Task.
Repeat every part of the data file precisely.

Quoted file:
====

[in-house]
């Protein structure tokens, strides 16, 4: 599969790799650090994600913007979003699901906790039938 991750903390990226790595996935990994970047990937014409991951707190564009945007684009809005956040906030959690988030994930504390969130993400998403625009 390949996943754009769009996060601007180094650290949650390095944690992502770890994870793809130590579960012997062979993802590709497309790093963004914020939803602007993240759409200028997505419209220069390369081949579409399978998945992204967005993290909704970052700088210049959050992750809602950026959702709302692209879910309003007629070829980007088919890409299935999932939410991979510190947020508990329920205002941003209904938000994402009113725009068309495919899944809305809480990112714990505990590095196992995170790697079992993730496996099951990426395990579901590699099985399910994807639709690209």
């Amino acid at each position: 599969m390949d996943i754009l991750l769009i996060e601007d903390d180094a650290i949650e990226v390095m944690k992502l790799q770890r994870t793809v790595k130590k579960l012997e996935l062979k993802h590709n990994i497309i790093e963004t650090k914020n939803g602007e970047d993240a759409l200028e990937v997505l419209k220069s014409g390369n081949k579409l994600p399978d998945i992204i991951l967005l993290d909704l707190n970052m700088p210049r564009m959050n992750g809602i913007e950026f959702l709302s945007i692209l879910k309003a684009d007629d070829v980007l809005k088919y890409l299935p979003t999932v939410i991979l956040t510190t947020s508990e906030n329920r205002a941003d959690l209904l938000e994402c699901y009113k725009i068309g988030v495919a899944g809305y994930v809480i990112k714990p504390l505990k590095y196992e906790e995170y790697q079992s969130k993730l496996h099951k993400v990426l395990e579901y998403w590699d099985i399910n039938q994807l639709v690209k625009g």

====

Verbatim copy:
[in-house]
């Protein structure tokens, strides 16, 4: 599969790799650090994600913007979003699901906790039938 991750903390990226790595996935990994970047990937014409991951707190564009945007684009809005956040906030959690988030994930504390969130993400998403625009 390949996943754009769009996060601007180094650290949650390095944690992502770890994870793809130590579960012997062979993802590709497309790093963004914020939803602007993240759409200028997505419209220069390369081949579409399978998945992204967005993290909704970052700088210049959050992750809602950026959702709302692209879910309003007629070829980007088919890409299935999932939410991979510190947020508990329920205002941003209904938000994402009113725009068309495919899944809305809480990112714990505990590095196992995170790697079992993730496996099951990426395990579901590699099985399910994807639709690209």
């Amino acid at each position: 599969m390949d996943i754009l991750l769009i996060e601007d903390d180094a650290i949650e990226v390095m944690k992502l790799q770890r994870t793809v790595k130590k579960l012997e996935l062979k993802h590709n990994i497309i790093e963004t650090k914020n939803g602007e970047d993240a759409l200028e990937v997505l419209k220069s014409g390369n081949k579409l994600p399978d998945i992204i991951l967005l993290d909704l707190n970052m700088p210049r564009m959050n992750g809602i913007e950026f959702l709302s945007i692209l879910k309003a684009d007629d070829v980007l809005k088919y890409l299935p979003t999932v939410i991979l956040t510190t947020s508990e906030n329920r205002a941003d959690l209904l938000e994402c699901y009113k725009i068309g988030v495919a899944g809305y994930v809480i990112k714990p504390l505990k590095y196992e906790e995170y790697q079992s969130k993730l496996h099951k993400v990426l395990e579901y998403w590699d099985i399910n039938q994807l639709v690209k625009g």